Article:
How RAISE Grants Promote Car-Free Mobility

While there are many reasons to break away from automobile dominance, the RAISE grant program is the only federal effort fully reflecting a public transit and active transportation priorities.

December 1, 2021, 8:00 AM PST

By James Brasuell @CasualBrasuell

Highway Construction

Joseph Sohm / Shutterstock

Laura Bliss reports for Bloomberg CityLab on the potential of the first round of RAISE grant program funding, announced on November 19 by the U.S. Department of Transportation, to make substantive changes to the pro-automobile priorities established by its predecessor program, the Trump administration's BUILD grant program, and over a century of U.S. transportation planning.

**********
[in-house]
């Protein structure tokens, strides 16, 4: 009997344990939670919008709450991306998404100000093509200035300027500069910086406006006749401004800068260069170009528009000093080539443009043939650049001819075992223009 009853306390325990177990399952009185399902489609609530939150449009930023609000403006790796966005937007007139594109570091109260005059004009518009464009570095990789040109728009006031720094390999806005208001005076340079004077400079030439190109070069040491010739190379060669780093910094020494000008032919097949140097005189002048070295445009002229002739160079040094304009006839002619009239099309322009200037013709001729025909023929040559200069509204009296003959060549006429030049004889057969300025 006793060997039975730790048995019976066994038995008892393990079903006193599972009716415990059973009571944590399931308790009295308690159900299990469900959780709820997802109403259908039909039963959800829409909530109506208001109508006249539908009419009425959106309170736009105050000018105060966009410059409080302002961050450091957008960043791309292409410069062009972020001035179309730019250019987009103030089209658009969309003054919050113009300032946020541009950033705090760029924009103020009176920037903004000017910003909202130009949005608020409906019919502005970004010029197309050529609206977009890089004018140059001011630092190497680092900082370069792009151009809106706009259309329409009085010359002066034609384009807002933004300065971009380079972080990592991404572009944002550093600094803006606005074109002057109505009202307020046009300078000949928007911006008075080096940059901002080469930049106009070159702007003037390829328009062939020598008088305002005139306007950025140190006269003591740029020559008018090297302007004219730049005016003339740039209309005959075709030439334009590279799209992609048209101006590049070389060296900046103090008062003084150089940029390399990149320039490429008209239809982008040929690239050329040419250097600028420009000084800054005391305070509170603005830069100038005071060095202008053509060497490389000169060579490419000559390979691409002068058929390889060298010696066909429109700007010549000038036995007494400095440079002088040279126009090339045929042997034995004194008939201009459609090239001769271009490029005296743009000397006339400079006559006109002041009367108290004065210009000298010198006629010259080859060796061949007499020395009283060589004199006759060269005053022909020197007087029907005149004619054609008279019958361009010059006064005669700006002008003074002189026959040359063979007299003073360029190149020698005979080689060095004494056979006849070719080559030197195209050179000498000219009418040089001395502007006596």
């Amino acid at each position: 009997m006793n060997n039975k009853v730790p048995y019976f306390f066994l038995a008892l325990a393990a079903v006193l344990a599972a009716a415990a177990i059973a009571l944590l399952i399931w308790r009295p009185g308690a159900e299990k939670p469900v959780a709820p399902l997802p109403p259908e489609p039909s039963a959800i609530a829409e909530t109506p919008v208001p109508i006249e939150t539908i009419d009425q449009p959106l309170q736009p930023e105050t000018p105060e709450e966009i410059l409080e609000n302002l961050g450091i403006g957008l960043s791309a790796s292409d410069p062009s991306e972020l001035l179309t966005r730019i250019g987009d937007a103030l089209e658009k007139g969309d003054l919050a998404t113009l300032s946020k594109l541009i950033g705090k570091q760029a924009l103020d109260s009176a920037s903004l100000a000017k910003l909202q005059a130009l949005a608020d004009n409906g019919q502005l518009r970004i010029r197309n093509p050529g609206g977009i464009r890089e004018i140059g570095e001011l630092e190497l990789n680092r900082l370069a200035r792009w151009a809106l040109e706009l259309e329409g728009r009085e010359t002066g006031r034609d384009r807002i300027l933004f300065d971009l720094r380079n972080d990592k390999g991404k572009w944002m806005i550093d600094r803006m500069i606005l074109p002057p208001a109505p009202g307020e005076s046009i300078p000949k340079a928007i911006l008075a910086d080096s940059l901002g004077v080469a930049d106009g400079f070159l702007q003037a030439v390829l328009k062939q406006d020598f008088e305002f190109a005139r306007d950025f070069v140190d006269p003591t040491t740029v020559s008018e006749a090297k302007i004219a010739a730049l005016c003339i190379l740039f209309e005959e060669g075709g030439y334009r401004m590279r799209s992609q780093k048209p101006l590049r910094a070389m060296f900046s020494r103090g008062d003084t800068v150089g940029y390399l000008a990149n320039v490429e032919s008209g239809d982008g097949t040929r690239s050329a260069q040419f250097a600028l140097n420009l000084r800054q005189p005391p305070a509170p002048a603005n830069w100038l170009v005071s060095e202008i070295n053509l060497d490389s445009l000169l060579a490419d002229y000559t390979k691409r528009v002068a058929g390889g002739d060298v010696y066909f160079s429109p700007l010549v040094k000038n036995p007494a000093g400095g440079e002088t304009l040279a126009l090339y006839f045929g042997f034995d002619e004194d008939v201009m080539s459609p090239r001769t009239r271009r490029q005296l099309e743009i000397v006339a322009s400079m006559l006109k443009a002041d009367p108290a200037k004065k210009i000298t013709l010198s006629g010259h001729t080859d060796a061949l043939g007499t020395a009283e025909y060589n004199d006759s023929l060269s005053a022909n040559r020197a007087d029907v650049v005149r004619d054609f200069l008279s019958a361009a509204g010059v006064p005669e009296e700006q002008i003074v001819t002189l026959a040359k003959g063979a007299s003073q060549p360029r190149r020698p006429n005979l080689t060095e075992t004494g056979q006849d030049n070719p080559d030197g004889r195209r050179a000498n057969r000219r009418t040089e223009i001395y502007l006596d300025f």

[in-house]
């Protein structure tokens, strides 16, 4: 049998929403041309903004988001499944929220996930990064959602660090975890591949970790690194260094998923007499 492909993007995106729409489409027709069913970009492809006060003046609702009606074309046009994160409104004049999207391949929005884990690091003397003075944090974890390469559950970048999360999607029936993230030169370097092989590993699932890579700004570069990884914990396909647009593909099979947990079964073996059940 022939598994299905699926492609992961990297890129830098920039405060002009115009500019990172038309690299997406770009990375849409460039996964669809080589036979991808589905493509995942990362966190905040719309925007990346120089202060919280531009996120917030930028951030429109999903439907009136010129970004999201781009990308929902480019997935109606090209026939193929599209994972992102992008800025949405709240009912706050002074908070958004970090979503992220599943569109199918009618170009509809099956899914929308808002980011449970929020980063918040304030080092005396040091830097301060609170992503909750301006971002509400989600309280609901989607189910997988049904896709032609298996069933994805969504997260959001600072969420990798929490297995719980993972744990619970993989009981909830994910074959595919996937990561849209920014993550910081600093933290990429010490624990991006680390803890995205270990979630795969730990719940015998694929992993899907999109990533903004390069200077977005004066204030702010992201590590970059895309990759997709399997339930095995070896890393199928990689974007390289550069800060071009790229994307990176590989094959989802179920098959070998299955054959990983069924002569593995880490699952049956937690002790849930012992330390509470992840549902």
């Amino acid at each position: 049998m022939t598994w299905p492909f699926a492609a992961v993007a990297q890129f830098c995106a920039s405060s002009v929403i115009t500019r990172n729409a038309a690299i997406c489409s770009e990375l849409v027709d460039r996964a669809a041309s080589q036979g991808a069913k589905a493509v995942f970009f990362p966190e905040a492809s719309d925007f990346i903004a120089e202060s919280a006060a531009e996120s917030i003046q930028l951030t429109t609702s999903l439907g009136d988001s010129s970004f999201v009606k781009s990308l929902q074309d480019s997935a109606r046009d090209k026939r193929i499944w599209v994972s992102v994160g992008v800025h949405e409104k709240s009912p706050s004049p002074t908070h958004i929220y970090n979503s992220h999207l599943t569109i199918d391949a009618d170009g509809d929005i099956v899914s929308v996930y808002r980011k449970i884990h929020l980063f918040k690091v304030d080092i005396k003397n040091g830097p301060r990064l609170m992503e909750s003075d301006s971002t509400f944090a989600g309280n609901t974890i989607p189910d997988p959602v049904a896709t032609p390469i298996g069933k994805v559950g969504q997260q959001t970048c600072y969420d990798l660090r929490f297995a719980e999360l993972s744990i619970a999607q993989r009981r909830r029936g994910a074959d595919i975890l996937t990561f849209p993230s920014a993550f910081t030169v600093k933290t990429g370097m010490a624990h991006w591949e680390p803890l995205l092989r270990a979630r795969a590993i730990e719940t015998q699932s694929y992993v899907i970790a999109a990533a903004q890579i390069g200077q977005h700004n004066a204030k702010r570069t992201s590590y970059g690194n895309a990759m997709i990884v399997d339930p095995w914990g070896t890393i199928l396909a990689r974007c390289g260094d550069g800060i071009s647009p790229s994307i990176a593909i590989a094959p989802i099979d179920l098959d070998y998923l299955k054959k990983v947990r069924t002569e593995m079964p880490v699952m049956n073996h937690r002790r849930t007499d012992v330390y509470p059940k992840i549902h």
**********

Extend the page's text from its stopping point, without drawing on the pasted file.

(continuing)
According to Bliss, the nearly $1 billion allotted by the RAISE grant program is much more focused on alternative transportation modes (i.e., not road expansion projects). "[O]nly about 5% of RAISE funds will support new roads, and 10% will go to projects that increase road capacity," according to Bliss. "The rest will flow to a mix of projects such as a freeway cap in Atlanta, a greenway project in Cincinnati, transit planning in Omaha, Missoula and Charlotte, and pedestrian and bike safety improvements in Denver, Oakland and Wilmington."

Bliss notes that the financial equation differs greatly from the Infrastructure Investment and Jobs Act (IIJA), which despite spending a record amount on alternative transportation projects also includes record amounts for road building (without the previously planned guardrails that would have made it more challenging for state departments of transportation from spending federal funding on the transportation status quo).

The article includes more insight from transportation experts about how to track and evaluate the use of both RAISE and IIJA funds in the coming months and years.

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